4. Golden One, I'm sorry you are facing this predicament, and I don't think I, or anyone else, just by reading your post, can give you any definitive answer. My own opinion, and it is just that...and opinion...is that our family of origin does play a huge part in our self development. It is almost impossible to clearly see our parents or siblings without distance from them (emotional and/or physical), which creates perspective by which to judge what's really going on. Whatever part your mother played in your feelings of low self esteem, unable to be yourself, she did the best that she could. Even if a mother was not a smothering mother, but someone who was cruel, at a certain point we come to realize that even the cruel mother did the best that she could. In families, lots of times, behavior patterns are passed down through generations. Maybe if you asked your mother more about her family, you'd pick up some clues as to what's happening. At a certain point, we all have to develop on our own, cut the strings, and learn to define ourselves. Perhaps your therapist is trying to help you do this. It doesn't mean that you have a "bad" mother, but simply that her very, very good mother style of parenting is thwarting your ability to think for yourself beyond the boundaries she has established. Wish I could be of more help. Maybe someone else can. Nopawn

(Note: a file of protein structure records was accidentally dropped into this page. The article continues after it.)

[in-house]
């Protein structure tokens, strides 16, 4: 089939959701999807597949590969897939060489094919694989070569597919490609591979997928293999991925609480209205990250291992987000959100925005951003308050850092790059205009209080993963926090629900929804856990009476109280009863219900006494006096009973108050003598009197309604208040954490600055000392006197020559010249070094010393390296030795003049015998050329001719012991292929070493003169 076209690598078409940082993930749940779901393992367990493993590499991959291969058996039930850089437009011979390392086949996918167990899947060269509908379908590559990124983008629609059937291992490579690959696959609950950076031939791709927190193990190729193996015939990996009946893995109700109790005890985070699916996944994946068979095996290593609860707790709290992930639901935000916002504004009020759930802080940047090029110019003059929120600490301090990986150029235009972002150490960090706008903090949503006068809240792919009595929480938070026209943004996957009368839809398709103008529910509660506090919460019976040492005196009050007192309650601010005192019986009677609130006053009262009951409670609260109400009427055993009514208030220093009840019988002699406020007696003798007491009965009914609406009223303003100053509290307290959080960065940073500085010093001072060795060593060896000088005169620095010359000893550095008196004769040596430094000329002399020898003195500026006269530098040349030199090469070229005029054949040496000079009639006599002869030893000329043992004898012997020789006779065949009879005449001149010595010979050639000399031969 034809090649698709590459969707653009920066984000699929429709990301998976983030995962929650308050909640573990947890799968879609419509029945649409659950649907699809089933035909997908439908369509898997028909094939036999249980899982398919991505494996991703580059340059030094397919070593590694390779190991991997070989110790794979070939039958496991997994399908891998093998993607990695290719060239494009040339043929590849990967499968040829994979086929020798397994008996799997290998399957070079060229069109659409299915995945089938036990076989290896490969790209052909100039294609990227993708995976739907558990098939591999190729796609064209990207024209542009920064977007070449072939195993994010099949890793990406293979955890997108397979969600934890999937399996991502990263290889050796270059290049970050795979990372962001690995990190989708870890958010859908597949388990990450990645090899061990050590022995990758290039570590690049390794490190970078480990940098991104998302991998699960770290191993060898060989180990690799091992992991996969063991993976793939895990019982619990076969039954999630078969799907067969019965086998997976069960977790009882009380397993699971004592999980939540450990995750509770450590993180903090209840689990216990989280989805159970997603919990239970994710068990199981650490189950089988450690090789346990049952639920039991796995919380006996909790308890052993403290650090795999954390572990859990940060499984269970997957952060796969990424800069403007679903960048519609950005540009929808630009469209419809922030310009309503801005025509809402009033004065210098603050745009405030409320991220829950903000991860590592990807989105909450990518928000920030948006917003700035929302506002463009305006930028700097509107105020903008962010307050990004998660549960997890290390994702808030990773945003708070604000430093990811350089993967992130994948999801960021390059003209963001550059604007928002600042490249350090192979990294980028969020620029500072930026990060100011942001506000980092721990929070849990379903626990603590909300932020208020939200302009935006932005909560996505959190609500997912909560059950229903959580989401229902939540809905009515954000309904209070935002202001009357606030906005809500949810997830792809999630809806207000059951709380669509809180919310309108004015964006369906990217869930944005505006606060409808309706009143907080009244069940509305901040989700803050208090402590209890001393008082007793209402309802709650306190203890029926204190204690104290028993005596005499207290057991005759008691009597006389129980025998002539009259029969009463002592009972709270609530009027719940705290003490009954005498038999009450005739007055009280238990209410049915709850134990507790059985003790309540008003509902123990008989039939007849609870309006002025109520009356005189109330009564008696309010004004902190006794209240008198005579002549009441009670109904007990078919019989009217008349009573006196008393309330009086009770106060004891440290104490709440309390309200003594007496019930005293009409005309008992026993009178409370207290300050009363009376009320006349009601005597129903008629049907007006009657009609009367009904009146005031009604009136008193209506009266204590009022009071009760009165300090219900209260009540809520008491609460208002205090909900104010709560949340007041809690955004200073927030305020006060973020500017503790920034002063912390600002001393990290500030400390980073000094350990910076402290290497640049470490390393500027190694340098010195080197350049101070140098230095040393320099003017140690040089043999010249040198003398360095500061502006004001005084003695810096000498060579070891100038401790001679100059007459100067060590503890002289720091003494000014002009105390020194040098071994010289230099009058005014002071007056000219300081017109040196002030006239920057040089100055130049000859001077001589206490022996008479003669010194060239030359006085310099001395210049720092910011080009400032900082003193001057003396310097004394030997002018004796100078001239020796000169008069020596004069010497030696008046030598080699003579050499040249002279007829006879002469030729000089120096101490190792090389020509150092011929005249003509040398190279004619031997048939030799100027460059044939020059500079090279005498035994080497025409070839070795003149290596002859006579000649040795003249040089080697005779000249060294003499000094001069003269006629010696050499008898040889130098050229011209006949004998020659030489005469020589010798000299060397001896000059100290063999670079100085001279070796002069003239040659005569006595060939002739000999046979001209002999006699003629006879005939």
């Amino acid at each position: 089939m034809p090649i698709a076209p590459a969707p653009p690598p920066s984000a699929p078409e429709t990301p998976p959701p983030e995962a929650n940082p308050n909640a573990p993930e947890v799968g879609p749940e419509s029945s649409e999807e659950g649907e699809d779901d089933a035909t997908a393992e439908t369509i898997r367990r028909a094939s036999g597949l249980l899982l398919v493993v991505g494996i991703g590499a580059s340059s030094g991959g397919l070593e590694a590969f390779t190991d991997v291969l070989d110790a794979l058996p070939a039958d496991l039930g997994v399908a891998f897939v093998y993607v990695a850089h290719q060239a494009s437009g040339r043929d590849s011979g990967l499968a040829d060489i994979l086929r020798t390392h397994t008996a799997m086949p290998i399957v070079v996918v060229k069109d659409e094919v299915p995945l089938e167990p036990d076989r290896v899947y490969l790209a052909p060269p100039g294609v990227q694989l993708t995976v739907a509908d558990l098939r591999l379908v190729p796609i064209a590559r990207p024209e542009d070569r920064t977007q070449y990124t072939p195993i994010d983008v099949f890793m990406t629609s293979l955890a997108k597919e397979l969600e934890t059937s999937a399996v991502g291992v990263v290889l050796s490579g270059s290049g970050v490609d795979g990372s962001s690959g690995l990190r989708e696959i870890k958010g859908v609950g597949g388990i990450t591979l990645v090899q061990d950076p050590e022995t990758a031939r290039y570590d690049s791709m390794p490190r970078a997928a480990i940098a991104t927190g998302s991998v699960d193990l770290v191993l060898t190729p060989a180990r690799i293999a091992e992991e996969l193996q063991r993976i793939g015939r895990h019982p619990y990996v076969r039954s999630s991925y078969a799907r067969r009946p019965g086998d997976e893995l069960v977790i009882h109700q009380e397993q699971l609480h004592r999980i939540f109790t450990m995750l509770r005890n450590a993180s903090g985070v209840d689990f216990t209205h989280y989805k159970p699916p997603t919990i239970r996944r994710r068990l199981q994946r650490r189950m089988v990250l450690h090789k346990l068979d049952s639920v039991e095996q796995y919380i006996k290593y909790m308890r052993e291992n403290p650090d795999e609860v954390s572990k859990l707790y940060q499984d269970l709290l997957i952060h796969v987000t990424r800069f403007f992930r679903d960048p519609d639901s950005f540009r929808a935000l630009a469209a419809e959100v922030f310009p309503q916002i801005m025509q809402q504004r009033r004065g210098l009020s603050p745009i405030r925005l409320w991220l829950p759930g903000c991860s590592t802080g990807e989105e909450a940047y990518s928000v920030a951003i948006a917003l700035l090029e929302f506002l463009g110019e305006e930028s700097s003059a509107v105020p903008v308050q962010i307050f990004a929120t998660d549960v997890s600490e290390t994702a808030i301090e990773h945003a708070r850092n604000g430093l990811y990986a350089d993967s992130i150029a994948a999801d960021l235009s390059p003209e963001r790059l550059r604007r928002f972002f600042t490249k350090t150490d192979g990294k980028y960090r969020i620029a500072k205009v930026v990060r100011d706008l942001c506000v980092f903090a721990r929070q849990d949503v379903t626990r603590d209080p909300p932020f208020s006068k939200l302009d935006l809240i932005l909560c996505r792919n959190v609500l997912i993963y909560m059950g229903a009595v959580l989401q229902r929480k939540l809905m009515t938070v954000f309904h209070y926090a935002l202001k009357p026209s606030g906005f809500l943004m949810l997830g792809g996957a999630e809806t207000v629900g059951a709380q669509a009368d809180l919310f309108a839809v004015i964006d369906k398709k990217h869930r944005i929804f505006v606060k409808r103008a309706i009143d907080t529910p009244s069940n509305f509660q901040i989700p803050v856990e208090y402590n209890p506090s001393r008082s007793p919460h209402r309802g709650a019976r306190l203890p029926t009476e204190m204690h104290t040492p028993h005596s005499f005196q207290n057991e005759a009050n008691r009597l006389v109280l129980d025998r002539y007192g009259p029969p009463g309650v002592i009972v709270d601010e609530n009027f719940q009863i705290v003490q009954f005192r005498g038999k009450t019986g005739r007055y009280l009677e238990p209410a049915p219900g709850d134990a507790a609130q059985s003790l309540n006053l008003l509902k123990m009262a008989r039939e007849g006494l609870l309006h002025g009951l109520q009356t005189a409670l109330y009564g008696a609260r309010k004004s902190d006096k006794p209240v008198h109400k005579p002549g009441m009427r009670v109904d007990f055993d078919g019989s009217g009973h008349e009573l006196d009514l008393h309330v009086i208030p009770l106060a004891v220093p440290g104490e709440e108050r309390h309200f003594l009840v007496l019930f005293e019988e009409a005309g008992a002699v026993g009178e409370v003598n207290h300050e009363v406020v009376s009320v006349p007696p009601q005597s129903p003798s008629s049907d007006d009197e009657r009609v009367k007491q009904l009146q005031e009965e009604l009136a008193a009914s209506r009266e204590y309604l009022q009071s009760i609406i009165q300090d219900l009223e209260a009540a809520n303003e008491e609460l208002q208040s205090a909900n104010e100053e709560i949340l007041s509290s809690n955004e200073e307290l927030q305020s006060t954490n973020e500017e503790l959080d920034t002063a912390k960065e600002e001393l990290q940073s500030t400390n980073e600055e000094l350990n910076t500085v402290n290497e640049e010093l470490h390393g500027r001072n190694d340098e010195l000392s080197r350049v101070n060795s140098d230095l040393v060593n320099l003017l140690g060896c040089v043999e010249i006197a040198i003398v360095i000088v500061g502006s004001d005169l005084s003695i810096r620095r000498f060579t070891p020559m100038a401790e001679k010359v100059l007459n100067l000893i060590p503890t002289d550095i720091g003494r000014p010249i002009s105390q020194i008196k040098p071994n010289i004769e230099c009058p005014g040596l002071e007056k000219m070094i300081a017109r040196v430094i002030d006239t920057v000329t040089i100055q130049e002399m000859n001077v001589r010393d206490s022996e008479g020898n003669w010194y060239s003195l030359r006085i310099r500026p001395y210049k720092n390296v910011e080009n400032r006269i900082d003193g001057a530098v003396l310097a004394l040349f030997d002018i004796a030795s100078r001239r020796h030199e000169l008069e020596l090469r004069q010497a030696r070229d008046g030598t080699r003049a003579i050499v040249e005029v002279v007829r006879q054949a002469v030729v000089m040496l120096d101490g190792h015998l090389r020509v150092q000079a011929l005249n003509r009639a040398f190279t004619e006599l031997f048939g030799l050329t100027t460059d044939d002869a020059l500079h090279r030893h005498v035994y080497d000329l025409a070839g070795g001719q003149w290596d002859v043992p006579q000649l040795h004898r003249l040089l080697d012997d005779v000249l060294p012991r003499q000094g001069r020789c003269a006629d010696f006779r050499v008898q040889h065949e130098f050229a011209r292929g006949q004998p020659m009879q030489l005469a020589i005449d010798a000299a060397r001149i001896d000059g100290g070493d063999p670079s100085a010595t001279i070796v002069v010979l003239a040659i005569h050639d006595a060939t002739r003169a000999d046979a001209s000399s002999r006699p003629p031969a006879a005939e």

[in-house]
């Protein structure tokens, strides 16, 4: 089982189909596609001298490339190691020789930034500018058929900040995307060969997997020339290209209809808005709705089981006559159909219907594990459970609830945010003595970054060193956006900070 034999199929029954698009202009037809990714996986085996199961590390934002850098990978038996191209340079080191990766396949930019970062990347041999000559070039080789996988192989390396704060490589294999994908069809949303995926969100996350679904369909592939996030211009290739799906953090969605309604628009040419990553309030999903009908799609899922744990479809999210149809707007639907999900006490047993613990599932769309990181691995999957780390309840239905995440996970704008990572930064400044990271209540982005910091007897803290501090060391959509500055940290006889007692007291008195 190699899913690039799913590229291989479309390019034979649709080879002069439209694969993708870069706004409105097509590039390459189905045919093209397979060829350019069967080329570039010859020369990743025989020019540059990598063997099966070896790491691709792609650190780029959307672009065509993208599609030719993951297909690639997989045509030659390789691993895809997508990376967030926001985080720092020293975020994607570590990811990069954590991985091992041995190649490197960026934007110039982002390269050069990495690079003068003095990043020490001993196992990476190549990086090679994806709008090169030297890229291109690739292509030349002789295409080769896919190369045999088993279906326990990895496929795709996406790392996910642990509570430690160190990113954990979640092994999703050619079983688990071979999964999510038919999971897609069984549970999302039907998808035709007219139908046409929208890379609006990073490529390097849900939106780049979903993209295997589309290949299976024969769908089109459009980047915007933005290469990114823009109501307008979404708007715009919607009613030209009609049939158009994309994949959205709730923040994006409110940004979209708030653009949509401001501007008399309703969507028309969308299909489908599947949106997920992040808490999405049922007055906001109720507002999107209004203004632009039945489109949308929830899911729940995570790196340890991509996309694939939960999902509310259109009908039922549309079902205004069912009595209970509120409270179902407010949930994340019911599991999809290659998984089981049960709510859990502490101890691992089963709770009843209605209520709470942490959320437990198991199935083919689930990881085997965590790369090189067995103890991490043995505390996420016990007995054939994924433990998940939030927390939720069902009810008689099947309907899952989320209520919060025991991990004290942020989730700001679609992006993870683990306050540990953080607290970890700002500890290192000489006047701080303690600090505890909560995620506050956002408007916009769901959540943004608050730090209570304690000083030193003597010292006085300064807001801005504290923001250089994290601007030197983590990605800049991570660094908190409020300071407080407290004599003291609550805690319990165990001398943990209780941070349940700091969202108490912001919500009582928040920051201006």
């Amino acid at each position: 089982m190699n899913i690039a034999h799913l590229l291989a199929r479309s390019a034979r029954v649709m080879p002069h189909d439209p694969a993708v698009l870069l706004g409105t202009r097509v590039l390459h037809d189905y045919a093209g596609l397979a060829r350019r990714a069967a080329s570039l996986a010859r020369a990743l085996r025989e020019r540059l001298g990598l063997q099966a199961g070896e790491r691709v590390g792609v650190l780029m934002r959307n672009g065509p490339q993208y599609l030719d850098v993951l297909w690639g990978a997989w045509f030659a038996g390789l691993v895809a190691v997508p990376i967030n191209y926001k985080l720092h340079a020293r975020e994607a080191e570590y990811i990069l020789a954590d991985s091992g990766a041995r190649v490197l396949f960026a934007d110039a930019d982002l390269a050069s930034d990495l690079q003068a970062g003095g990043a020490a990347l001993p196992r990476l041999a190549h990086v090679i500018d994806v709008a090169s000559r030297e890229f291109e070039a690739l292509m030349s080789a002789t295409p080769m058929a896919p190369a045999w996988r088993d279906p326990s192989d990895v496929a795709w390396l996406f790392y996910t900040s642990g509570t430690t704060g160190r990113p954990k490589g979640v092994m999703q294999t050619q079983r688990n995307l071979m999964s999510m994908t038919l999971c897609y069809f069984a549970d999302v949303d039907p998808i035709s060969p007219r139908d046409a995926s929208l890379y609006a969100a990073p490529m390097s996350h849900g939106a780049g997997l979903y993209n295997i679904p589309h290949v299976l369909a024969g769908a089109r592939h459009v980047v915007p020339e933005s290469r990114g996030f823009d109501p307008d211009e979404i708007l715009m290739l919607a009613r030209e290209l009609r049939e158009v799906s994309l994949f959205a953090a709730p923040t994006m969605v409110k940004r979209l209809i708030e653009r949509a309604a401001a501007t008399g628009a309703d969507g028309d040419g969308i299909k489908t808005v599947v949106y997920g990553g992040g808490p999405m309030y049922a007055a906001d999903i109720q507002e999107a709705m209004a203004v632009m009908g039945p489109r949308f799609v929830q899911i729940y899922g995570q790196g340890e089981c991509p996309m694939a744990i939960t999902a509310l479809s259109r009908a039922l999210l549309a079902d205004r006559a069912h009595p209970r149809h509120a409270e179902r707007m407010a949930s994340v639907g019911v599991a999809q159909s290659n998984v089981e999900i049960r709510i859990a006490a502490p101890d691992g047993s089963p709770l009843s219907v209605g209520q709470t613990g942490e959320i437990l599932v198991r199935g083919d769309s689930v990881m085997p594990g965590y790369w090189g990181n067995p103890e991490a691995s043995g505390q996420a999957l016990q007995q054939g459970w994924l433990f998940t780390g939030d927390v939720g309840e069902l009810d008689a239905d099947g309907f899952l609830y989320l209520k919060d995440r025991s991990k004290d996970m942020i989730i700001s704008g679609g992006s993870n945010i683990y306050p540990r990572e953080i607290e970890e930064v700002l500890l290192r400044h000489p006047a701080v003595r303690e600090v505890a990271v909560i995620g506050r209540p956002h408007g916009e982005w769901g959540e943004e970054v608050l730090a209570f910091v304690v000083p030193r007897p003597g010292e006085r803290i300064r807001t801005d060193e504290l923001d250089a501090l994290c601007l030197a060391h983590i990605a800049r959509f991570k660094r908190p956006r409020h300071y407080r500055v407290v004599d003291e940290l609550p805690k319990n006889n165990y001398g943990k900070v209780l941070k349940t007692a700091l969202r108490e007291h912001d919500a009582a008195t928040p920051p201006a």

5. Hello, AnomalousSnowman, Instead of thinking there's something "not right" with you, what I got from your post is that there's a lot right with you. Of course, it will take time--like getting out of high school to begin to understand that you are a unique and talented person--the kind of person who does great things in the world. You do not generally find the high school prom queen or head of the study body to become much other than they were as teenagers when they become adults. Sometimes, the "glory" of their school days is the apex of their lives. Maybe some do have a modicum of success, but not the kind of life you have the capability to create once you are in college (I hope) or have the good fortune to fall into an area that needs your unique skills. When I was in high school, I went to four different schools. I, too, would stand at the sidelines listening to the popular girls talking, and I could never figure out what they were talking about. And I am not autistic. To me, they seemed like idiots--or speaking some ancient foreign language. I'm very smart, and I was at the time much prettier than I knew. I could "join" the in-circle, or at least hover around the sidelines. But did not have a lot of friends in high school, nor did I want them. l was different for a lot of reasons. Like you, I was gifted in an area--and sometimes people who are talented in a field--such as mathematics--are not going to fit in during high school. And, too, when I look back at photos of myself, there is not one that shows me smiling. There wasn't the bullying that went on when I was growing up, but there were a couple of incidents where I came close to being beaten up by a gang of girls from the so-call wrong side of the tracks. There was no reason for that encounter, it just seemed to be their "thing." I have a REALLY fertile imagination, and I can THINK of all manner of horrible things to do to people who are horrible. I once saw a psychiatrist who asked me what I would do to a guy to get back at him if I could do so. The poor psychiatrist--a man--almost fainted. But, of course, I kept it in my imagination. Most of us do. I think what you did was definitely wrong, in terms of hacking the bully's school work, but It is one of the funny stories that as an adult you can tell when you're with friends, and they'll laugh. But don't take the low road. Once you are on it, it is hard to get off. Just hover above the dummies and bullies while you are in school, and then leave them to their ridiculous, nasty, and ignorant lives. Come here to spout offf. We love a good spout! On your side, Nopawn